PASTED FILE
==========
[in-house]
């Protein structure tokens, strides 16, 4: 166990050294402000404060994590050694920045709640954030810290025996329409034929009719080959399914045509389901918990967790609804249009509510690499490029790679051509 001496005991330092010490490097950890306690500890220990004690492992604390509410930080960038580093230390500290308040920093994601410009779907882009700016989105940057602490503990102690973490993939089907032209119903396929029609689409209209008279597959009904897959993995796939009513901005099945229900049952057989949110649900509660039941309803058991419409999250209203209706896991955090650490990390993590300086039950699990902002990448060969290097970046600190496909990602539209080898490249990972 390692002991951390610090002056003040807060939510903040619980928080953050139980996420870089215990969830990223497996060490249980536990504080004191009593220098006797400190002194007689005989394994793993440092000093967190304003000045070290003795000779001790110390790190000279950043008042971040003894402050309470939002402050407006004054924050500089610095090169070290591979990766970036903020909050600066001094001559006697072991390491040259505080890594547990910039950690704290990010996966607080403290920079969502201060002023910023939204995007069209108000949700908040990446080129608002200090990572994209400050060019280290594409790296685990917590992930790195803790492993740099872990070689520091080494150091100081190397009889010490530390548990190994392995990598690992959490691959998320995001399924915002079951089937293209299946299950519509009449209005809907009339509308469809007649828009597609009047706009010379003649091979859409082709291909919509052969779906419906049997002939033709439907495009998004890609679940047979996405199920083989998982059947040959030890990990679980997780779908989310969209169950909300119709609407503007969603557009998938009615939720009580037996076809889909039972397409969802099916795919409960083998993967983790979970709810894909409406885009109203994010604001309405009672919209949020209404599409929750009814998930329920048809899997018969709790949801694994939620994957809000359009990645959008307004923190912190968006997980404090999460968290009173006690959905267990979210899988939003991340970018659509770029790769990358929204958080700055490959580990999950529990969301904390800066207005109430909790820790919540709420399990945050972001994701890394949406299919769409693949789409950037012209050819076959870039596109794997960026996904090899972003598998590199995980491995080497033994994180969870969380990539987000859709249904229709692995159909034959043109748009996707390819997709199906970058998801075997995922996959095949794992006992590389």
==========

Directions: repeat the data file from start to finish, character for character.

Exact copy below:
[in-house]
């Protein structure tokens, strides 16, 4: 166990050294402000404060994590050694920045709640954030810290025996329409034929009719080959399914045509389901918990967790609804249009509510690499490029790679051509 001496005991330092010490490097950890306690500890220990004690492992604390509410930080960038580093230390500290308040920093994601410009779907882009700016989105940057602490503990102690973490993939089907032209119903396929029609689409209209008279597959009904897959993995796939009513901005099945229900049952057989949110649900509660039941309803058991419409999250209203209706896991955090650490990390993590300086039950699990902002990448060969290097970046600190496909990602539209080898490249990972 390692002991951390610090002056003040807060939510903040619980928080953050139980996420870089215990969830990223497996060490249980536990504080004191009593220098006797400190002194007689005989394994793993440092000093967190304003000045070290003795000779001790110390790190000279950043008042971040003894402050309470939002402050407006004054924050500089610095090169070290591979990766970036903020909050600066001094001559006697072991390491040259505080890594547990910039950690704290990010996966607080403290920079969502201060002023910023939204995007069209108000949700908040990446080129608002200090990572994209400050060019280290594409790296685990917590992930790195803790492993740099872990070689520091080494150091100081190397009889010490530390548990190994392995990598690992959490691959998320995001399924915002079951089937293209299946299950519509009449209005809907009339509308469809007649828009597609009047706009010379003649091979859409082709291909919509052969779906419906049997002939033709439907495009998004890609679940047979996405199920083989998982059947040959030890990990679980997780779908989310969209169950909300119709609407503007969603557009998938009615939720009580037996076809889909039972397409969802099916795919409960083998993967983790979970709810894909409406885009109203994010604001309405009672919209949020209404599409929750009814998930329920048809899997018969709790949801694994939620994957809000359009990645959008307004923190912190968006997980404090999460968290009173006690959905267990979210899988939003991340970018659509770029790769990358929204958080700055490959580990999950529990969301904390800066207005109430909790820790919540709420399990945050972001994701890394949406299919769409693949789409950037012209050819076959870039596109794997960026996904090899972003598998590199995980491995080497033994994180969870969380990539987000859709249904229709692995159909034959043109748009996707390819997709199906970058998801075997995922996959095949794992006992590389």